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Private-members clubs, or “gentlemen’s clubs,” as theywere first called, have been around in London since the 18th century, back thenreplacing coffeehouses that accommodated aristocrats and politicians. St.James, just off Piccadilly, played host to the first of these—White’s, Brooks’sand Boodles—to which memberships are still highly coveted. Although Boodlesrelaxed its men-only-members policy 30 years ago and Brooks’s now admits femaleguests, White’s has yet to admit a woman in its 300-year existence, except forthe queen, who was invited once.

While the old-style clubs have carried on, being a kind of home away from home for the aristocracy—with staffknowing each member by name and pouring cocktails without measures—other London clubs have recently begun to appear with different sets of membership criteria.

The Hurlingham, Queens, RAC and Turf are clubs aimed atsports fans wanting to indulge their passion and surround themselves withlike-minded folk—with whom to dine and drink. University clubs like The Oxfordand Cambridge and military clubs like the In and Out also serve a purpose,similar to those with political slants or ones aimed at patrons of the arts,media, theatre, publishing and music.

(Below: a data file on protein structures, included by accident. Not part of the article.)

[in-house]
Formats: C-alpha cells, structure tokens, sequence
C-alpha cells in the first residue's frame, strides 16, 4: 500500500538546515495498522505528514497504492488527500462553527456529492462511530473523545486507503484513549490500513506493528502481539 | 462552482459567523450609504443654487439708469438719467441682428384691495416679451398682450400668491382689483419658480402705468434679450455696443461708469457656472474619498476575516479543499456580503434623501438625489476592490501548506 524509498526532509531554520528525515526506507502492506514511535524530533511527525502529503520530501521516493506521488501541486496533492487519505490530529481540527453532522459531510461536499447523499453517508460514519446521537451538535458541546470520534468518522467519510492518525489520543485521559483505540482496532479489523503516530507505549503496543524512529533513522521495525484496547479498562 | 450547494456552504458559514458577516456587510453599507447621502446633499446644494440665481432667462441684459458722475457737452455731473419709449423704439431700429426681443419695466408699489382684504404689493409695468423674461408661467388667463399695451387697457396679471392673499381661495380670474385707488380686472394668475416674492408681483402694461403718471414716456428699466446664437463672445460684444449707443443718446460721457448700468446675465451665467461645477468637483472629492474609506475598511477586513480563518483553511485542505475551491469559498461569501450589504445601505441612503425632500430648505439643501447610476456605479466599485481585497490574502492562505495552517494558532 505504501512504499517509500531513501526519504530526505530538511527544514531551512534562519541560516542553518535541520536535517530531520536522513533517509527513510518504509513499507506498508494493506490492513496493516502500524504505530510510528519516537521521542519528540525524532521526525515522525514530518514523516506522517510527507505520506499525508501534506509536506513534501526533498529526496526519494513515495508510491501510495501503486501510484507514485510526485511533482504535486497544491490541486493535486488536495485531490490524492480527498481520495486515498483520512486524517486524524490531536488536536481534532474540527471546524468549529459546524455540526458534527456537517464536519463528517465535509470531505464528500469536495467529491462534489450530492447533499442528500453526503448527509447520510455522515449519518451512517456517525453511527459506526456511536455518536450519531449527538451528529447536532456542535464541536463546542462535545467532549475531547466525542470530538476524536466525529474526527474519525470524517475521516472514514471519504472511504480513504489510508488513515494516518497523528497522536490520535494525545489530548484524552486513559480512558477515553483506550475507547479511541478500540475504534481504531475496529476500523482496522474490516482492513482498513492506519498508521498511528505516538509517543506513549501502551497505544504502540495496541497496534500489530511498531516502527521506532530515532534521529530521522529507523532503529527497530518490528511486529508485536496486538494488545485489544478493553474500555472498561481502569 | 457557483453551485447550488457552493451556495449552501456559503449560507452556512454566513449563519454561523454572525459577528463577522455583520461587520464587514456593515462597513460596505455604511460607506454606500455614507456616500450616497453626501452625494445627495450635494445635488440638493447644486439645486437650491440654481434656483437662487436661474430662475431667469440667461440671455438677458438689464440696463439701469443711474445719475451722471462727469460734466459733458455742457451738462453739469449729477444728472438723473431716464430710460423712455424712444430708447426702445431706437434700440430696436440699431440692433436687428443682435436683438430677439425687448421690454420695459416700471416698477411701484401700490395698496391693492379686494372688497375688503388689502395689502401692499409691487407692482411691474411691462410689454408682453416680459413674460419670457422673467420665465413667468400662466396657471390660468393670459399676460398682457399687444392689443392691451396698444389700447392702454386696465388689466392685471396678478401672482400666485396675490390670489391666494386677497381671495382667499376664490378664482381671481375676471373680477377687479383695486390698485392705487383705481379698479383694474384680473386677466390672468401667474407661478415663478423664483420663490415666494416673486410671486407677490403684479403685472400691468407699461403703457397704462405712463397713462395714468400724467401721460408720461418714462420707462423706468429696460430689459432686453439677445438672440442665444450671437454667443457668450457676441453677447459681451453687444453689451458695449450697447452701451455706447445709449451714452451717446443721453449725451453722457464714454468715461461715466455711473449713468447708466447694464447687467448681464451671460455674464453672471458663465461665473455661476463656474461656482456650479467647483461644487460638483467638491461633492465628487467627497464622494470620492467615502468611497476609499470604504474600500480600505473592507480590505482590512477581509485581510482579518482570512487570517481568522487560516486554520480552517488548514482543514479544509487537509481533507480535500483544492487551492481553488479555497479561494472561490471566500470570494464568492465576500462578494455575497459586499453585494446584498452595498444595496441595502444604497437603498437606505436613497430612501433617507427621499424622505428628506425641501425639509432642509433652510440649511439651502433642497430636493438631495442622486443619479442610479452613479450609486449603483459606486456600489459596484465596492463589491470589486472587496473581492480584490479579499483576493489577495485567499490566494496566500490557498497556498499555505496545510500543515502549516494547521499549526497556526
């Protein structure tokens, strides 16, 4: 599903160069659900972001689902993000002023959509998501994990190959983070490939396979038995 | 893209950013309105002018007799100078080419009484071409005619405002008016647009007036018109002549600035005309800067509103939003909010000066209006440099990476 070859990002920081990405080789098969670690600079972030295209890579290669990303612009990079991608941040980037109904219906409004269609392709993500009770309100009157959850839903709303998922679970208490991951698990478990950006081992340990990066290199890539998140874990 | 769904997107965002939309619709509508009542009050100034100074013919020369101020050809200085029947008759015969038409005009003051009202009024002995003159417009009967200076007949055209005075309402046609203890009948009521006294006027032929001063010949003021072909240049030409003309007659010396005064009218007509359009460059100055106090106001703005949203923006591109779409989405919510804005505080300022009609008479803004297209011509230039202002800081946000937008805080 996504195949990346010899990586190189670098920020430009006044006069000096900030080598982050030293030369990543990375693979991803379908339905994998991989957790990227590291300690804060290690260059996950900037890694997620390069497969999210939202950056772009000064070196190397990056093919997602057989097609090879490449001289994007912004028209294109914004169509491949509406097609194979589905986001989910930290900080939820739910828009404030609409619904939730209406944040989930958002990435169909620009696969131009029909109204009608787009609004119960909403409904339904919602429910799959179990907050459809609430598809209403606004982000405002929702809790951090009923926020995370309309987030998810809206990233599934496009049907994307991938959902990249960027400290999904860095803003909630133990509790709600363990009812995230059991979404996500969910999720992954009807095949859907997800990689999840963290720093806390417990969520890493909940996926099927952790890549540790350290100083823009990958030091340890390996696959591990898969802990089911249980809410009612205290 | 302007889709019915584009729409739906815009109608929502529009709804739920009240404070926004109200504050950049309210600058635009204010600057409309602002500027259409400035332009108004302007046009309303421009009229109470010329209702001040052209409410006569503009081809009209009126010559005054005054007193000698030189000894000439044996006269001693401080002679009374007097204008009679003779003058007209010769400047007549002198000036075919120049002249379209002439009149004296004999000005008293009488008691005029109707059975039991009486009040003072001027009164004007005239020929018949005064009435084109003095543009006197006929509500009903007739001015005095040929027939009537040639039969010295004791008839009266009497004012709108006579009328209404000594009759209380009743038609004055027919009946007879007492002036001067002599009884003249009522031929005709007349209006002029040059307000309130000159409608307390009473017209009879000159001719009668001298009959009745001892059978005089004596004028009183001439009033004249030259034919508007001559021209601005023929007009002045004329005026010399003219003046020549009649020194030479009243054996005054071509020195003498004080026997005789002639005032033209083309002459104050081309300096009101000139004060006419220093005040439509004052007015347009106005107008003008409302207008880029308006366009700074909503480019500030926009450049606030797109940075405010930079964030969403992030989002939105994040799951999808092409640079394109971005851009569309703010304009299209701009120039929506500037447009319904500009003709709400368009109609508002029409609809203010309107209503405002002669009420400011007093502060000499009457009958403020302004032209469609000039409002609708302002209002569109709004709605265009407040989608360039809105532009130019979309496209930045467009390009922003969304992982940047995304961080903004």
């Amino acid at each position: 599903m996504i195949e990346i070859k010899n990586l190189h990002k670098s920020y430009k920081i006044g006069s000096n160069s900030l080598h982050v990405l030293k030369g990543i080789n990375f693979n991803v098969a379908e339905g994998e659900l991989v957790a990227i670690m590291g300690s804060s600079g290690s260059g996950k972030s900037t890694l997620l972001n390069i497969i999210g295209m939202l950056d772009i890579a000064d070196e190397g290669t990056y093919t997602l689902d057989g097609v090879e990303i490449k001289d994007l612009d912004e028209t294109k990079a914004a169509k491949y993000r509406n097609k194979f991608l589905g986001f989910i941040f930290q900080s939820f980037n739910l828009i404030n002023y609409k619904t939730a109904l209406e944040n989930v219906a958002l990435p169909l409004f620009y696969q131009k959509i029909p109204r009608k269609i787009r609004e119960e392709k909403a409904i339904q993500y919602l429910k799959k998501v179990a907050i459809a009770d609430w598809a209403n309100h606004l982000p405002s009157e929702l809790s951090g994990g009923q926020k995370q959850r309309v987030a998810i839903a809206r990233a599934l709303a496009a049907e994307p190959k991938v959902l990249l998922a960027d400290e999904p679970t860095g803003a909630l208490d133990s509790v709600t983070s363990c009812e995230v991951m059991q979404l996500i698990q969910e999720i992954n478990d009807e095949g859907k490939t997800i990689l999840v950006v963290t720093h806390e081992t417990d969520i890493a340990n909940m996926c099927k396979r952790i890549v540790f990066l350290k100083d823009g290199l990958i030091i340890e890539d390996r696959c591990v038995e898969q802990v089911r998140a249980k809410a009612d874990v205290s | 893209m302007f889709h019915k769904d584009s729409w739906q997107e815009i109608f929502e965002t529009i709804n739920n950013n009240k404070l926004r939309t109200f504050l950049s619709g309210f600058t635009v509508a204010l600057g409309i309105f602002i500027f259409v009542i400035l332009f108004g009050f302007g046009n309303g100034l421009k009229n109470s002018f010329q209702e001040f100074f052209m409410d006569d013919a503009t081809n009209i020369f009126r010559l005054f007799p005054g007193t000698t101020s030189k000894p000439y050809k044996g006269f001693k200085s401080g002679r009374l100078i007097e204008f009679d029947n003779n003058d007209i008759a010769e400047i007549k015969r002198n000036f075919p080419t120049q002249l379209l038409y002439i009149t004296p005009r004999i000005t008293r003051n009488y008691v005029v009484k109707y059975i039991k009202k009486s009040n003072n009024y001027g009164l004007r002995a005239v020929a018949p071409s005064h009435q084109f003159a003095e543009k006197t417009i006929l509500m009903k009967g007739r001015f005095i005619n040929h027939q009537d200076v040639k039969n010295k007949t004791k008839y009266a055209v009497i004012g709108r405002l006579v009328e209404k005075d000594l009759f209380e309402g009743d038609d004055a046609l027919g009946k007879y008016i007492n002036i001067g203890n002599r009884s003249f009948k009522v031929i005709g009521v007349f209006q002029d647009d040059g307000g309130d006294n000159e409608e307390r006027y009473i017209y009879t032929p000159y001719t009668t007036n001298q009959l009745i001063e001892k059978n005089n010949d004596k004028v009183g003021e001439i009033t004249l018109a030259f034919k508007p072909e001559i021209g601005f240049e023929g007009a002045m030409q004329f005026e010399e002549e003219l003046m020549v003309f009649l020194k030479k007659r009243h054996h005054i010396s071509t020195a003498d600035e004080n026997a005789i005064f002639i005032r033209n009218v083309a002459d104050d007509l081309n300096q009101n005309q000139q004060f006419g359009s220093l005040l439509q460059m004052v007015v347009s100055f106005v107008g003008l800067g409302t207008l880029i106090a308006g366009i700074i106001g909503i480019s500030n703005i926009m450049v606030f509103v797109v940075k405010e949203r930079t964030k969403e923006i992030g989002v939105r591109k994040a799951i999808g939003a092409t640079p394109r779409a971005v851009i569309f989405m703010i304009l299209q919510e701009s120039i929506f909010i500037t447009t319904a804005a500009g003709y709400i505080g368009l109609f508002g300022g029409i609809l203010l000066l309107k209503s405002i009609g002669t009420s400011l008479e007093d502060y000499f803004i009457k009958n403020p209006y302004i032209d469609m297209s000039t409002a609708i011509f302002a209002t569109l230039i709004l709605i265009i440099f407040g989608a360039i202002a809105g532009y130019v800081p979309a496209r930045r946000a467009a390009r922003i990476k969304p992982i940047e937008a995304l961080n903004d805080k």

More recently, a new type of super-members’ club hasbeen popping up, with the goal of pleasing everyone by providingaccommodations, sports facilities, spas, cinemas, restaurants, bars andnightclubs—alongside loose membership criteria. But was this the right way togo? One member of Soho House says, “Although luxurious, they lack the charm andpersonal service of old-style clubs, and having to keep current means they goout of date quickly, like a nightclub.”

While great food, a lively bar and a decent mani-pedishouldn’t be knocked, is it preferable to find an exclusive place with personalservice, the feel of home and people who share a common interest? One member ofWhite’s says, “It’s difficult to get membership, the club staff areoutstanding, it’s a comfortable place to read the paper or meet friends and no wivesare allowed. I can’t think of why I don’t go there all the time.”


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